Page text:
Brentwood is the Williamson County community that is closest geographically to Nashville, and, as such, is known as Nashville's premier "bedroom" community. Brentwood boasts magnificent million-dollar homes with stately black gates and wide manicured lawns. Brentwood families enjoy centrally located parks, a world-class new library, upscale stores and hundreds of shopping opportunities at nearby Cool Springs retail center. Ask anyone who lives here what makes Brentwood tops, and you're sure to hear about its excellent Williamson County public school system whose children consistently score at the top among Tennessee's students. Brentwood also contains first-class office and business space at Maryland Farms, and construction of a new town center is underway which will create a true downtown identity in the heart of Brentwood.



More rural and further removed from city-life, little Leiper's Fork has definitely emerged as the new "place to be". Painters, musicians, craftspeople, sculptors, and photographers have discovered Leiper's Fork. With its sense of privacy, peace, and quiet, it is a perfect place for artists of all kinds to work. Although no longer a secret, Leiper's Fork remains a sleepy little farm community where overalls are the standard uniform for the locals.

Puckett's Grocery hosts early rising day laborers and artists at breakfast, serves lunch to tourists, and presents down home live music, performed by hit songwriters and recording artists, on weekend evenings. In spite of the tourists, this is the place where local folk gather to greet their neighbors.

The rolling hills and horse farms that surround the Leiper's Fork community speak of traditional, old-fashioned country life. If you want some acreage and a sense of tradition, this is a wonderful place to call home.



As growth in Williamson County heads east, Nolensville is experiencing a boom. This is an "up and coming" community! A home-building explosion is going on in historic Nolensville, however homes are being built with an eye to a community lifestyle of sidewalks, front porches, and designed open space. Efforts are underway with the use of berms, trees, and landscaping to keep this area scenic in spite of the overwhelming growth. Homes here are a little more affordable than in some other Williamson County neighborhoods. This is a perfect place for families with small children to own "starter homes" and take advantage of solid schools and the happy blend of rural and urban life.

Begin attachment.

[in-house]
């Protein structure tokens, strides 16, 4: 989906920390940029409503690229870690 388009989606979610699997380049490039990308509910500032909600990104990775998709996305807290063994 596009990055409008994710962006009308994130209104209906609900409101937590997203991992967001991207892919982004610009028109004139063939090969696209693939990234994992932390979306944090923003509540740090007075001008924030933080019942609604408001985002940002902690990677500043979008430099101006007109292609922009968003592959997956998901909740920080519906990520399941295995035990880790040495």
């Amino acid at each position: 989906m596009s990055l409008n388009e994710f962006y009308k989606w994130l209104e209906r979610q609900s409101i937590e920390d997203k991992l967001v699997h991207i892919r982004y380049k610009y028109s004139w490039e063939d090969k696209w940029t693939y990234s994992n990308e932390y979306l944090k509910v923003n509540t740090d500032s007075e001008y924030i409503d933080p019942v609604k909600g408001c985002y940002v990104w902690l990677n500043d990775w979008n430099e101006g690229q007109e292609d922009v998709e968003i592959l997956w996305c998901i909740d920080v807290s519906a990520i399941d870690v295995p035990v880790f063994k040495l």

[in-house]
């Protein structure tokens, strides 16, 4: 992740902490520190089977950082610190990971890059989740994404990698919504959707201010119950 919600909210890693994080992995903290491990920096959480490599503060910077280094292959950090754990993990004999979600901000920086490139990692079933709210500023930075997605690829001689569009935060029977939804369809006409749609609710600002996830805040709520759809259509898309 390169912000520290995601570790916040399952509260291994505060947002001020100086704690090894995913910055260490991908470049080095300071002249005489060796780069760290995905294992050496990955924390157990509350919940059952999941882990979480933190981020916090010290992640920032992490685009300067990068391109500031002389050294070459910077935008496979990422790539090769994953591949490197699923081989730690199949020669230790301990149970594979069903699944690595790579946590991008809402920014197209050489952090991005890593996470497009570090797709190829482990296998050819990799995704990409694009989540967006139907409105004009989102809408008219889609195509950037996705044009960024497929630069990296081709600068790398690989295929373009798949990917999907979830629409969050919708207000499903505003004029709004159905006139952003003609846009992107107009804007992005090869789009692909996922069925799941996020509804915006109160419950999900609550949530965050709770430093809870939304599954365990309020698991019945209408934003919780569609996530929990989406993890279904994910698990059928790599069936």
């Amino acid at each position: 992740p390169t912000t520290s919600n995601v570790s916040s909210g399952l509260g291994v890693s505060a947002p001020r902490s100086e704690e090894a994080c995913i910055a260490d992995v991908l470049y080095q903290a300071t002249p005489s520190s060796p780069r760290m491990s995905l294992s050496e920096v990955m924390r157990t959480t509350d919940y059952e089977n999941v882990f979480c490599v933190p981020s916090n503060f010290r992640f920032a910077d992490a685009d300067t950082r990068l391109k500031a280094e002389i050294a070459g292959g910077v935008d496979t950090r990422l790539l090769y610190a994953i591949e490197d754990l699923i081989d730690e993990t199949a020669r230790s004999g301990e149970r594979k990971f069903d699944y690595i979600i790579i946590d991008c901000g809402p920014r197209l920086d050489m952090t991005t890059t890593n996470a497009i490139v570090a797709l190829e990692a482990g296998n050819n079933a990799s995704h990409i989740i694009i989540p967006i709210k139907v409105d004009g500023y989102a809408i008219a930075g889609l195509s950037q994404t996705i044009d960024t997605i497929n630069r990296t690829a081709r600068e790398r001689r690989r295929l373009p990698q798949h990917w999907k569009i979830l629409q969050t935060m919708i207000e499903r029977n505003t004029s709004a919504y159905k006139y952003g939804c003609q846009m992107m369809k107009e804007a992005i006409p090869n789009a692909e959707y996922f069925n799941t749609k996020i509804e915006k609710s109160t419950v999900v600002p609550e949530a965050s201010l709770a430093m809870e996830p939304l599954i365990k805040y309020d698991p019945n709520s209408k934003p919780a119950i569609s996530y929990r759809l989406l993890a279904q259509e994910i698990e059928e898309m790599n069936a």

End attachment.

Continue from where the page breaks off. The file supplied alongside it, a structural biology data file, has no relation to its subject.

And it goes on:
Nolensville has a particularly attractive location, near Cool Springs with its vast array of shopping and restaurants, and convenient to Interstate access.



With the county's most affordable housing and a relatively undeveloped small town atmosphere, Fairview is another good Williamson County choice for young families. Homes here may contain more acreage than in some other county communities where land is becoming pricier.

Not to be outdone by the attractions of some of the other towns, Fairview boasts the Bowie Park and Nature Center with more than 700 acres of forests, lake, and trails.



Thompson Station, the county's smallest city, is another "find" for affordable housing for those willing to drive a little farther south from Nashville. This area is a mix of young, first-time homeowner families and retired empty nesters. Subdivisions have been carved out of pastureland, and residential building continues at a rapid rate. Home buyers can find new homes on smaller lots than in some other communities, and they will quickly see that they can get "a lot of house for the money" in rural Thompson Station.

The community of Spring Hill overlaps Williamson and Maury Counties and is one of the fastest growing cities in Tennessee. Residential development is booming in Spring Hill, and commercial development is picking up the pace to support the housing boom that has continued here for over a decade.


Dickson County consists of the towns of White Bluff, Dickson, Burns and Cumberland Furnace. A bit farther out but within an hour to Nashville is Hickman County for those of you who prefer a bit more rural. Hickman County consists of the towns of Lyles and Centerville.

Dickson County has the feel of a big small town. Depending on which part of the city of Dickson you are headed from you are anywhere from 20 minutes up to 45 minutes to Nashville. You will find Montgomery Bell State Park, Horizon Medical Center, private schools, countryside if you like and access to almost everything you would need in the community.


Kingston Springs, Pegram and Ashland City are all small towns within minutes to Nashville. If you are the type who likes the quieter country side of life then head on out to Cheatham County and find your perfect home. Plenty of parks, woods, river, creeks, canoeing and trails.